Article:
Draft day is like wedding day: Everyone is happy, usually all the way through the weekend, but eventually (usually once summer league play begins), reality sets in. You can immediately see that some players are much better suited for the pro game while other guys struggle.
A former assistant of mine, Jim Boylen, now the head coach at the University of Utah, used to say, "You can't serve two Gods," meaning you can't play rookies and try to win at the same time. As a team, your focus is either on developing young players and building for the future, or making a full effort to win games and challenge for a title.
The day (or week) after the draft (both NBA and NFL), beat writers and talk-show hosts begin rating and scoring which team did the best. You'll start seeing grades less than 24 hours after the draft ends.
I understand that it's their job to provide analysis. But in truth it's impossible to rank a draft that soon. It takes time for players to develop. After 2-4 years, I think it's fair to score how players/teams fared. By then, you have a better understanding of how they've done as players have been put in various roles and different situations.
Coaches beware: The list of coaches who've lost their jobs over the playing time of rookies is a long one.
First, many rookies will be unhappy with their role next year. They come in with big expectations only to find out it's much harder than they expected or their teams have different ideas of how to use them.
I remember when the Timberwolves drafted UCLA's Pooh Richardson back in the 1989 draft, the team's first-ever draft. [As a sidenote, my father was coaching the T-wolves and really wanted Timmy Hardaway as his point guard.]
Pooh had a great rookie year -- almost a "career year" for him -- but he wasn't happy and made it known publicly. This had an influence on my Dad's firing after two seasons, even though the team's performance exceeded many expectations.
What happened is no different than what happens with a lot of
players. A few years later, the player realizes that expectations are (unreasonably) high for rookies and that his role that first season was the right one for him.
With Pooh, he realized that Minnesota's offense, with its grind-it-out-pace and pick-and-rolls, were designed to hide his weaknesses and highlight his strengths. He didn't see it at the time, but it became more clear as his career went on.
Sometimes a coach will get fired due, in part, to the front office's high expectations for a rookie. When they're unhappy with his role or development, management looks for another coach who will use the player how they see fit.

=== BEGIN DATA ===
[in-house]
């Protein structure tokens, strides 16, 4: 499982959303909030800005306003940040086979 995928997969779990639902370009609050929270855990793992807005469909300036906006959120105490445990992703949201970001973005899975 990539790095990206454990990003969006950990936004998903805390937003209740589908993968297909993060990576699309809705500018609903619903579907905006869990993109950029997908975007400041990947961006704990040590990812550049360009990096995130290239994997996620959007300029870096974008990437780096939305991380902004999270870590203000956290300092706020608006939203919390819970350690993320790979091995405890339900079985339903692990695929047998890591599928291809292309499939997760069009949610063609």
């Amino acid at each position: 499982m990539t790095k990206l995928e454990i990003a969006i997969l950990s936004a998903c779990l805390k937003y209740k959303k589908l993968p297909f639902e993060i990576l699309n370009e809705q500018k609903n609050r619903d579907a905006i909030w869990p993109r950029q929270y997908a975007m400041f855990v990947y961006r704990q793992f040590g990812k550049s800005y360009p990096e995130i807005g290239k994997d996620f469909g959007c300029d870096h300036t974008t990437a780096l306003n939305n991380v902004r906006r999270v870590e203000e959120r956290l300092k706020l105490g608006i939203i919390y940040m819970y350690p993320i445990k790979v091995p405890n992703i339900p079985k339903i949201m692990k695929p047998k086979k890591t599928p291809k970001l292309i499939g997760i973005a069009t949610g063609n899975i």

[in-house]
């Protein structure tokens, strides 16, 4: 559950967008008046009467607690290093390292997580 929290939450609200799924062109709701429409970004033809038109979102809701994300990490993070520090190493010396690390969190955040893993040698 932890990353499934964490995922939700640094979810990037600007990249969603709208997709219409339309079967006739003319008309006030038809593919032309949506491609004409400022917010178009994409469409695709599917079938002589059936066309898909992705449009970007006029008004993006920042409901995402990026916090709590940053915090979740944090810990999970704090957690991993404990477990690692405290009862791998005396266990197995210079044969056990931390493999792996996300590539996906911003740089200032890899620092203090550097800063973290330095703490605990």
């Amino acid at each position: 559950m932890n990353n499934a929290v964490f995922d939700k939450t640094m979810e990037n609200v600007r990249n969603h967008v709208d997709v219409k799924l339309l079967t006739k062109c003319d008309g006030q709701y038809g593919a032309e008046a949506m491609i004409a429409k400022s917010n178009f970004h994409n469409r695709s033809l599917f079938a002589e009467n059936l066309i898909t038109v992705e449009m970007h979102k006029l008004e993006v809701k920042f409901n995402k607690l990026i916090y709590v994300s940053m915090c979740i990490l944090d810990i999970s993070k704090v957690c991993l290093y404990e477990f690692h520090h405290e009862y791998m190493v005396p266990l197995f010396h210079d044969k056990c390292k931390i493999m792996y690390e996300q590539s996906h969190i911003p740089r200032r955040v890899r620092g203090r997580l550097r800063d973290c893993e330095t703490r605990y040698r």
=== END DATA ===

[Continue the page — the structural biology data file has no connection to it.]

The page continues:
In the end, it wasn't the coach (or coaches). And it wasn't that the player wasn't "good." It was that expectations were simply unrealistic. I've seen players leave the team that drafted them and go on to have long, productive careers with another team (or teams) where the expectations of the team and fans were different and the system was better-suited to their style.
It's not only the players who voice their opinions. Their agents can be just as outspoken as they work to help their client land his first "big contract." In many cases, it's the coach who is holding them back, keeping them from the "real money."
The GM wants his pick to succeed for his team. He and his scouts worked hard in evaluating the player. The owner holds the GM responsible for the pick. And fans and the media are, as I mentioned earlier, begin grading the pick almost immediately. It's important the player finds success early in his career.
When I worked for Golden State, GM Garry St. Jean made it clear that he wanted rookie Mickael Pietras to get experience over the last 20 games of his first season. His role was clear: Be a defensive stopper. And he was, locking down on the opponent's point guards. [His role has changed over time. Today, he's playing the power forward spot, so he's no longer guarding point guards.]
There are other groups who are watching rookies closely. The media, of course, is monitoring the story closely. Fans hope the rookie is the future of their team. [I know when my favorite NFL team, the Chargers, draft a player, I'm hoping he'll help get them back to the Super Bowl.]
Even the team's marketing and accounting folks are watching the rookies. A rookie's performance can impact season ticket sales, merchandise sales, TV contracts, sponsorship deals, etc.
The most pressure, as you'd expect, is with lottery picks. There's intense pressure -- on the coach, GM, and player -- for him to produce immediately.
Mid-range picks get more time to develop. For example, when I was an assistant with Memphis, Jerry West's primary objective was to win, so he wasn't in a hurry to get Hakim Warrick big minutes. Instead, the coaching staff worked with Hakim, taking some of the pressure off.
Usually, if a guy can play right now, he's going to be on the floor. If not, it's the responsibility of the head coach and his staff to develop the player, creating a plan for helping him develop -- in his first year, second year, and beyond.